The University of Santo Tomas formally opened the Academic Year 2019-2020 with the traditional Mass of the Holy Spirit at the UST Santísimo Rosario Parish Church (UST Chapel) at 9:00 a.m. on August 1, 2019.
Incoming Chair of the Catholic Bishops Conference of the Philippines (CBCP) Episcopal Commission on Youth and Bishop of Daet Most Rev. Rex Andrew C. Alarcon, D.D., was the main presider of the opening mass that was concelebrated with the Dominican Fathers and attended by the Thomasian community.
In his homily, Bishop Alarcon reminded the Thomasians that despite the innumerable advantages of living in the age of information, having access to “multiple, varied, diverse, plural [information can] also lead to confusion, ambiguity, and complexity.”
“We even face the difficulty of ascertaining which is true and which is fake. We live in a multiplicity of culture. We are aware of the differences of our viewpoints and approaches, there is divergence in our departmental culture, but we are called to work interdependently,” he said.
Bishop Alarcon urged the faithful to find unity in shared humanity despite differences in viewpoints and approaches, and in this dawn of the fourth industrial revolution, he expressed his desire for the community to see the need to get in touch with our common humanity, recognize the complexity around us, and find hope in the possibility of working together. He emphasized that “Our differences, our varied strengths, are an invitation to work together.”
Despite the concerns brought about by advances in the twenty-first century, the Bishop preached on hope. He spoke of the “new windows and doors that allow us to confront new realities and offer new solutions, and the need to begin with courage and trust, and not simply in our human capacities, but in the genius and generosity of He who fashioned us in His image and likeness.”
Bishop Alarcon studied Theology at the University of Santo Tomas and obtained his licentiate in Church History at the Gregorian University in Rome. He considered the chance to preside in the opening mass as a homecoming and a chance to see his former mentors among the Dominican priests who concelebrated the Mass with him.
The Eucharistic Celebration at UST, more popularly known as Misa de Apertura among Thomasians, was immediately followed by the Discurso de Apertura, an academic lecture which is traditionally delivered before faculty members and students of the University. The Discurso de Apertura was first delivered in 1866 and has since been delivered by Thomasian academic leaders in their areas of expertise.
Discurso de Apertura
UST Faculty of Medicine and Surgery Professor Maria Minerva P. Calimag, M.D., Ph.D., delivered the 2019 Discurso de Apertura on “Research and the Social Agenda: The Tale of Two Rivers.”
A multi-awarded researcher, medical doctor Calimag emphasized in her academic lecture that as large consumers of energy and water, healthcare activities have a significant negative climate impact. Even as modern medicine heals individual persons, production, disposable life cycle, and acquisition of medical equipment, materials, food, medicines, and other consumable goods are the health sector element with the largest carbon footprint.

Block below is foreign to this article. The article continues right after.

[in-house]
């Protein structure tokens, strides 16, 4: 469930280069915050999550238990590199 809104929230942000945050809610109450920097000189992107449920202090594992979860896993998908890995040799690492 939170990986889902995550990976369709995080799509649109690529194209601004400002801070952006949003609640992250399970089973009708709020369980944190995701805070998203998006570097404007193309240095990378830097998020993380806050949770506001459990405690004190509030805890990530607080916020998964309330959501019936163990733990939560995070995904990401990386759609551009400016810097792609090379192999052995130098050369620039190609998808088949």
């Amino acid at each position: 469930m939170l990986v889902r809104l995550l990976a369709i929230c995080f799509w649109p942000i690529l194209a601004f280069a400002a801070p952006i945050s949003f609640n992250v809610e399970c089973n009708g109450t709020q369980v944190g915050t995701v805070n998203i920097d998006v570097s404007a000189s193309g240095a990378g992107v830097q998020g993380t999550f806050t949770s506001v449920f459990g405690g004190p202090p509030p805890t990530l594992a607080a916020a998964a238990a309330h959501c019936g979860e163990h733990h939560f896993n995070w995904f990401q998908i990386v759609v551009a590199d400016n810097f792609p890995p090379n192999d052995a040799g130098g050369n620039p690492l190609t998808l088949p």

Calimag cited an example within her own field of anesthesiology. Despite the benefits of pain management, “In a 20-year timeframe, the widely used inhaled anesthetic gas nitrous oxide, and the halogenated hydrofluorocarbons anesthetic vapors isoflurane, desoflurane, and sevoflurane have global warming potentials hundreds of times higher than carbon dioxide. It was estimated that the annual global climate impact of anesthetic agents, as equivalent to carbon dioxide emissions from 1 million cars.”
It has been her advocacy to talk about climate change in order to preserve health and ensure food security. In helping to make the planet a better place for all, Calimag said that she endorses the salutogenic approach whereby “people can become healthier when they view life as comprehensible, manageable and meaningful.”
Calimag said that personal and planetary health are fundamentally interconnected. Since the root causes of ill health in individuals parallel the root causes of the converging crises that are affecting the ailing planet, she further explained that, “health cannot be sustained without addressing what is needed throughout the interconnected system of our lives – ourselves as individuals, our physical health, psychological health, relationships with our family, communities, and the environment.”
Having taught in the University for more than 30 years, Calimag, whose children are also in the field of medicine, expressed her pride in UST’s compassionate legacy, saying “We at the University of Santo Tomas train future leaders who will continue to nurture our society into a vibrant future. We are action researchers. We encourage inclusivity and we continue to work on studies that create opportunities to promote healthy behaviors and safety.”
Calimag is the former President of the Philippine Medical Association (2014-2016). She obtained her Doctor of Medicine degree from the University of Santo Tomas in 1981, and her doctoral degree in Educational Management and Leadership from the same University in 2011. In 2010, she received the International Award for Excellence in Developing Countries for Basic Science by the International Association for the Study of Pain. In 2017, she was granted the Outstanding Book Award from the National Academy of Science and Technology as one of the authors of the “Encyclopedia of Common Medicinal Plants in the Philippines, volume 1,” an award shared with UST Vice Rector for Research and Innovation Prof. Maribel Nonato, Ph.D., who is also a co-author.